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Genetic Algorithm

1

Dnyaneshvar Y. Watpade, 2P. M. Sonwane

1

Maharashtra State Electricity Distribution Company Limited, Nasik

2

K. K. Wagh Institute of Engineering Education & Research, Nasik

Abstract — Genetic Algorithm (GA) is a non-parametric optimization technique that is frequently used in problems of

combinatory nature with discrete or continuous variables. Depending on the evaluation function used this optimization

technique may be applied to solve problems containing more than one objective. In treating with multi-objective evaluation

functions it is important to have an adequate methodology to solve the multiple objectives problem so that each partial

objective composing the evaluation function is adequately treated in the overall optimal solution. In this paper the multi-

objective optimization problem is treated in details and a typical example concerning the allocation of capacitor banks in a

real distribution grid is presented. The allocation of capacitor banks corresponds to one of the most important problems

related to the planning of electrical distribution networks. This problem consists of determining, with the smallest possible

cost, the placement and the dimension of each capacitor bank to be installed in the electrical distribution grid with the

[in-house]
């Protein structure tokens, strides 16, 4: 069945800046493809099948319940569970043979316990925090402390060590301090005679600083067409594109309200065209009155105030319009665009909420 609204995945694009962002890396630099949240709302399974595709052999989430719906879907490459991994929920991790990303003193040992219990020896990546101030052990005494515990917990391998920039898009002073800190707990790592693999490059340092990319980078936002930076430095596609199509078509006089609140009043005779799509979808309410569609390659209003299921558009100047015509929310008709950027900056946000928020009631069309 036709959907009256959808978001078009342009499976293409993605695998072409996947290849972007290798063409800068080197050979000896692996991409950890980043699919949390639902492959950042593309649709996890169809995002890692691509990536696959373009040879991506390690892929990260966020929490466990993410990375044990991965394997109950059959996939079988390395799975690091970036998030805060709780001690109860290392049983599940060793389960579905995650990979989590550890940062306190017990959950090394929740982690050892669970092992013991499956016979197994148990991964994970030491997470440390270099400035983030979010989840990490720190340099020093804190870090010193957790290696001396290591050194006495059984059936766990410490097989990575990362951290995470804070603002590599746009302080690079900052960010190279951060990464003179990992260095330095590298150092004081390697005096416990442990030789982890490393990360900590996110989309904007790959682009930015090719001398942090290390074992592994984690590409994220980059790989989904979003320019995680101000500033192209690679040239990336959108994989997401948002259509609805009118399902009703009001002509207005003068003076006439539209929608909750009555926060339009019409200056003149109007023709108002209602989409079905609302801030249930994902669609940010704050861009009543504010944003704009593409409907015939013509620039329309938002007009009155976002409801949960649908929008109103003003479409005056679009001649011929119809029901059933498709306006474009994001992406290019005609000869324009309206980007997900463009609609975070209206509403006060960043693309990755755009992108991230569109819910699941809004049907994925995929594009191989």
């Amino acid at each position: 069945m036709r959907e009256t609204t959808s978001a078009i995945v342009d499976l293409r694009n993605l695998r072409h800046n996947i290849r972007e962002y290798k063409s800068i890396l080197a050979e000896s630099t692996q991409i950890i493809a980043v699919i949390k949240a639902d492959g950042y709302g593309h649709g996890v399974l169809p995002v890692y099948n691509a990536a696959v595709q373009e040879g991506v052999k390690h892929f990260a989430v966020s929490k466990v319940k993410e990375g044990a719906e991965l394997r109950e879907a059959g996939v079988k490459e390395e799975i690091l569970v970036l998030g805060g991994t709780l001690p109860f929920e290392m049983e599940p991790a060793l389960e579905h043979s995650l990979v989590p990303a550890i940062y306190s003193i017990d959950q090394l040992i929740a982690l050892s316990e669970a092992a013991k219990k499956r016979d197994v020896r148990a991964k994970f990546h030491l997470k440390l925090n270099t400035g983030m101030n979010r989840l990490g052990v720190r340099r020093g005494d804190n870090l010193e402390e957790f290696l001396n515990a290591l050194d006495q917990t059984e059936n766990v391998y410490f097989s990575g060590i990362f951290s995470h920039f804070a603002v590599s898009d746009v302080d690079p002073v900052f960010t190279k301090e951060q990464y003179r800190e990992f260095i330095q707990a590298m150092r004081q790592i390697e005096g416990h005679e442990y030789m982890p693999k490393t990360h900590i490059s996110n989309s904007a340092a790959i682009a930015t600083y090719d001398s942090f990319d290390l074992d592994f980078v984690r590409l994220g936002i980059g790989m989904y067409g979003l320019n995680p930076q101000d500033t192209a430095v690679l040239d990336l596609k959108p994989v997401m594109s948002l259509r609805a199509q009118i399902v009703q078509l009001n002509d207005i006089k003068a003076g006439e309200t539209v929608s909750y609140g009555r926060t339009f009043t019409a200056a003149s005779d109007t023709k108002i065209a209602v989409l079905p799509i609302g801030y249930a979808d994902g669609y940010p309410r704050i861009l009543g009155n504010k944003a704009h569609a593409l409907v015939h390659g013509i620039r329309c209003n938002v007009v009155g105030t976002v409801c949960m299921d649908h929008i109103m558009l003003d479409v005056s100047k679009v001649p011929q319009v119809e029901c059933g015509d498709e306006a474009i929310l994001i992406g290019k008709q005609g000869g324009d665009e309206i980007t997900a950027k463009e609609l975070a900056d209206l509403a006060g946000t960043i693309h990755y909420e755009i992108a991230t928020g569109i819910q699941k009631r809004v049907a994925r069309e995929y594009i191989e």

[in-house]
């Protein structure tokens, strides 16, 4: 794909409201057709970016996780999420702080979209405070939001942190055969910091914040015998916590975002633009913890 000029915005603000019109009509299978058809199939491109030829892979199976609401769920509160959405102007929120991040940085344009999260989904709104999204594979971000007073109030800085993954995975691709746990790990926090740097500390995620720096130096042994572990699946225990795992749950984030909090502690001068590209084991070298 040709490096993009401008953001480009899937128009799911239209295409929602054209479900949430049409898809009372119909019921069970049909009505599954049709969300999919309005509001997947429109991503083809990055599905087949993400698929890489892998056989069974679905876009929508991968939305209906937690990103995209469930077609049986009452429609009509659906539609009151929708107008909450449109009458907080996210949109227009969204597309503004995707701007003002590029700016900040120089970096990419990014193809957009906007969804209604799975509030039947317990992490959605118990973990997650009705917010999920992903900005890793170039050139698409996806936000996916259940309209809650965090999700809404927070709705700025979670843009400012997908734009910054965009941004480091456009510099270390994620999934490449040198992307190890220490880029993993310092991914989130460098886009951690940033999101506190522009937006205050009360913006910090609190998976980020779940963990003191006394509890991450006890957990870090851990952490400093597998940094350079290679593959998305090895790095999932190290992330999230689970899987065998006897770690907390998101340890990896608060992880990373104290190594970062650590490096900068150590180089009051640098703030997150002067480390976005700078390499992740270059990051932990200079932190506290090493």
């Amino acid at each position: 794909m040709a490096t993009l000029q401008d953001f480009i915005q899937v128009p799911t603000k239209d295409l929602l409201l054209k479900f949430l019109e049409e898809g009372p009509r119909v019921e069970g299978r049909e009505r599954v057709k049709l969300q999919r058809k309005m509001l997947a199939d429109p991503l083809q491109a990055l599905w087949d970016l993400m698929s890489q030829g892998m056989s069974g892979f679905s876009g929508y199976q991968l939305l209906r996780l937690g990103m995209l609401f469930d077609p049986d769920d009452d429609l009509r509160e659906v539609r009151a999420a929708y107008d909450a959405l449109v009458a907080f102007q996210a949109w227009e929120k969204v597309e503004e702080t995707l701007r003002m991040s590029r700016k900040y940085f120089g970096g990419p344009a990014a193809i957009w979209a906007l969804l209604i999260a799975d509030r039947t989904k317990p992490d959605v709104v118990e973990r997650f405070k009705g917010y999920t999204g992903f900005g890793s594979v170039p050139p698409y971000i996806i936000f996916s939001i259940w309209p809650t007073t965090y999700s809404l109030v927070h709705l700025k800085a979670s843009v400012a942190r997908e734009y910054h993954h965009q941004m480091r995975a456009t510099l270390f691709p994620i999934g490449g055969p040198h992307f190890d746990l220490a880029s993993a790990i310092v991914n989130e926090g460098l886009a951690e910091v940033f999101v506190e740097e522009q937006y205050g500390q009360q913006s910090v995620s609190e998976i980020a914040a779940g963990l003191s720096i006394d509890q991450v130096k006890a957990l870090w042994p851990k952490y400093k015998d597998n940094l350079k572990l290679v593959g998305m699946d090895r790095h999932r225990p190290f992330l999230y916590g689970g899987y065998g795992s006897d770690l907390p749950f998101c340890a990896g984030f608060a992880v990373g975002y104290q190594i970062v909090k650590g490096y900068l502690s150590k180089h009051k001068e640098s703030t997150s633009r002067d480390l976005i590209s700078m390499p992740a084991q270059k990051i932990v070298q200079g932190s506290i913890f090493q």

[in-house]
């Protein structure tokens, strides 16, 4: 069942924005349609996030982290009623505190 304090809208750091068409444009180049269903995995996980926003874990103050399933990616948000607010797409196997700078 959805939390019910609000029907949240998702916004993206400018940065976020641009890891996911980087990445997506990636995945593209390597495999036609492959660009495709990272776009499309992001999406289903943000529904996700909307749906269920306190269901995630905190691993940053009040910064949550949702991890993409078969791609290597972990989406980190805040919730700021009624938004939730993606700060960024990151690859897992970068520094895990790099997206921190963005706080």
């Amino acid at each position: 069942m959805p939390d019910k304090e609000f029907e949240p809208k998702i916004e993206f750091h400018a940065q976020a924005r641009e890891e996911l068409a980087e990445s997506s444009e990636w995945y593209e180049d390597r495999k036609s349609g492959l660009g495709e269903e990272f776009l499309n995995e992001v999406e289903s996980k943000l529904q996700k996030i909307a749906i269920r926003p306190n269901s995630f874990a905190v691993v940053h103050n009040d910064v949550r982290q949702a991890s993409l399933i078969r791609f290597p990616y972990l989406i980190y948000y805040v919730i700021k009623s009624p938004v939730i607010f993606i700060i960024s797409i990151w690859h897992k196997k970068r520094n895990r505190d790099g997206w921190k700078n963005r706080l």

additional objectives of minimizing the voltage deviations and power losses. As many other problems of planning electrical

distribution networks, the allocation of capacitor banks are characterized by the high complexity in the search of the

optimum solution. In this context, the GA comes as a viable tool to obtaining practical solutions to this problem. Simulation

results obtained with a electrical distribution grid are presented and demonstrate the effectiveness of the methodology used.

Keywords— Genetic Algorithm, Multiple Objectives, Allocation of Capacitor Banks and Electric Distribution Grid.

I. INTRODUCTION

This Appropriate planning and maintenance of distribution systems are crucial for an efficient operation, with high quality

services being provided to consumers. In this context, power quality becomes a very important issue, since it deﬁnes the ﬁnal

product delivered to consumers. Voltages must be maintained within the limits speciﬁed by regulatory agencies, without

introducing harmonics, and the service should not suffer any interruptions. The maintenance of power quality regarding the

voltage proﬁle is taken into effect by using several measures, including preventive, corrective and emergency tools. Substation

transformers equipped with tap-changing control can limit voltage variations within a certain range, thus reducing voltage

deviations. However, with the load increase (for instance, at peak hours), tap position adjustments may happen to be

insufficient for maintaining the voltage within the desired range, resulting in low voltages at the secondary windings of

distribution transformers. Installing capacitor banks can be an interesting strategy for decreasing reactive power ﬂows through

the network, thus reducing voltage drops and real power losses. Several other beneﬁts can be obtained with the appropriate

allocation of capacitor banks, such as released feeder capacity, released distribution substation capacity, and ﬁnancial beneﬁts

due to voltage improvement and loss reduction.

The majority of power systems operate at a lagging power factor due to inductive loads and delivery apparatus (lines and

transformers). Power systems are inductive in nature, and require additional reactive power flow from the power grid. But

excessive reactive power demands result in reduced system capacity, increased losses, and decreased voltage, as well as higher